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How Nonprofit Branding Increases Social Impact

Seeking new ways to increase their impact, leading nonprofits increasingly are taking a broader view of the strategic role their brand can play in driving long-term social change. In this new view, a nonprofit’s brand is much more than a tool for communications or fundraising. It is critical to organizational strategy — making that strategy tangible through a system of designed experiences that express the ideas and values the organization represents.

Such a view marks a significant departure from older, more limited perceptions of the role of a nonprofit’s brand in advancing social impact. In this new paradigm, a brand must embody critical elements such as social innovation and design thinking (as exemplified by the work of design firms such as IDEO). This view also embraces the ability of a brand to shape conversations, strengthen relationships, and increase an organization’s effectiveness. This line of thinking is best articulated in the work of Harvard professor Nathalie Laidler-Kylander and Christopher Stone — and detailed in their book The Brand IDEA: Managing Nonprofit Brands with Integrity, Democracy, and Affinity.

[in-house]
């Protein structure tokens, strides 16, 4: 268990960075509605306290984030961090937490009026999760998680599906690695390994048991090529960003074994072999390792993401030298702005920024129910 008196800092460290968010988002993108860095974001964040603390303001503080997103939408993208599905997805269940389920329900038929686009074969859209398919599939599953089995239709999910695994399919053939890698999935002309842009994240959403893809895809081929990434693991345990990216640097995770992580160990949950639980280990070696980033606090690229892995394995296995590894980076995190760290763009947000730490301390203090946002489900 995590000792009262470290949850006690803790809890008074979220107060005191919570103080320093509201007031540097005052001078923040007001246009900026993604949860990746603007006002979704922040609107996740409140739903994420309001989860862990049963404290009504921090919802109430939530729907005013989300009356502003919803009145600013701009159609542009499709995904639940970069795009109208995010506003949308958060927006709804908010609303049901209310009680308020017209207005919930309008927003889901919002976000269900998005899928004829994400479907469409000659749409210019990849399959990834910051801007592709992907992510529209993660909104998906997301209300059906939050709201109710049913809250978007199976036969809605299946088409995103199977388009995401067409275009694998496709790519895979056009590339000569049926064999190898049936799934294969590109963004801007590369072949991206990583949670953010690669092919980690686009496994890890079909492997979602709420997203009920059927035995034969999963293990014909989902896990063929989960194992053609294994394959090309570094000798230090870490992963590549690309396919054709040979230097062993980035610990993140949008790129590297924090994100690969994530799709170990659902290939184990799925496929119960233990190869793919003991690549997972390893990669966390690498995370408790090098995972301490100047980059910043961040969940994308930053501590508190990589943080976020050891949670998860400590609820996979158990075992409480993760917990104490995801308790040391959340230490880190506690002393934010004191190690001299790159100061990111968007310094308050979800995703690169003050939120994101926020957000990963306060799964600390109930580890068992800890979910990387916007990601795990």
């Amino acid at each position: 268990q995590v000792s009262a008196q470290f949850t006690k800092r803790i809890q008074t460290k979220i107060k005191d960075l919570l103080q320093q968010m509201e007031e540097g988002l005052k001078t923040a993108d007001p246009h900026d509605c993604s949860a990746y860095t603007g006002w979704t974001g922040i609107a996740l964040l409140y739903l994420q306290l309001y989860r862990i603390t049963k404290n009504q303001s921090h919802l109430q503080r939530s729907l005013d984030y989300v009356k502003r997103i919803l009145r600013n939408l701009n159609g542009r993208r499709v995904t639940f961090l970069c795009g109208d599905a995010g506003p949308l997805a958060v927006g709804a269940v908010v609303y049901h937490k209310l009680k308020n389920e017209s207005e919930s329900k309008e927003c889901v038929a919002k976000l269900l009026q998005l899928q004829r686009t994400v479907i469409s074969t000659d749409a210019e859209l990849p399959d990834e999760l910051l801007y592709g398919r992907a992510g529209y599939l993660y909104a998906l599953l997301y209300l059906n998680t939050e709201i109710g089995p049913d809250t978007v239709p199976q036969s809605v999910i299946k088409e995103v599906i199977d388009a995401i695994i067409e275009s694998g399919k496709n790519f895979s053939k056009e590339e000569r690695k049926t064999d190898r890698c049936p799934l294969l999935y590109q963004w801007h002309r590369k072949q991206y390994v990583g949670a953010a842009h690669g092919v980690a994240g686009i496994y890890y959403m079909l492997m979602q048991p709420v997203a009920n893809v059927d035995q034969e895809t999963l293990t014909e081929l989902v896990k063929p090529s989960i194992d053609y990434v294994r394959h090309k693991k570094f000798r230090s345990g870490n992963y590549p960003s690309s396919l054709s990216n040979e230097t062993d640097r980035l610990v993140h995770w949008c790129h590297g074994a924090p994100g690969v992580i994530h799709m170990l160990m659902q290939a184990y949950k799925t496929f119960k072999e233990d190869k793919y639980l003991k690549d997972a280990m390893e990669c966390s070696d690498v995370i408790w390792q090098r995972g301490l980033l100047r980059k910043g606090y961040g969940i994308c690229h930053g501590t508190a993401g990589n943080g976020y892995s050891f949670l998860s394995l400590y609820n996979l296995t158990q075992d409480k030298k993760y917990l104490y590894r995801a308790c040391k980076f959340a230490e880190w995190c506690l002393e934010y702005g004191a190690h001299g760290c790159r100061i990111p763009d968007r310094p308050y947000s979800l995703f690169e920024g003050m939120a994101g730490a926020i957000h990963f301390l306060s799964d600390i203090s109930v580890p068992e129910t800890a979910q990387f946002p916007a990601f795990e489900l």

A New Approach to Leveraging Social Impact

Among its many insights The Brand IDEA suggests a new role for “brand” within the nonprofit organization — a role in which it is both driven by, and acts as a primary driver of, organizational strategy, exerting influence and commanding mind-share, both internally and externally, to create a virtuous cycle that strengthens and reinforces itself with each success.

Visualized, what Kylander and Stone title the “Role of Brand Cycle” in a nonprofit looks something like this: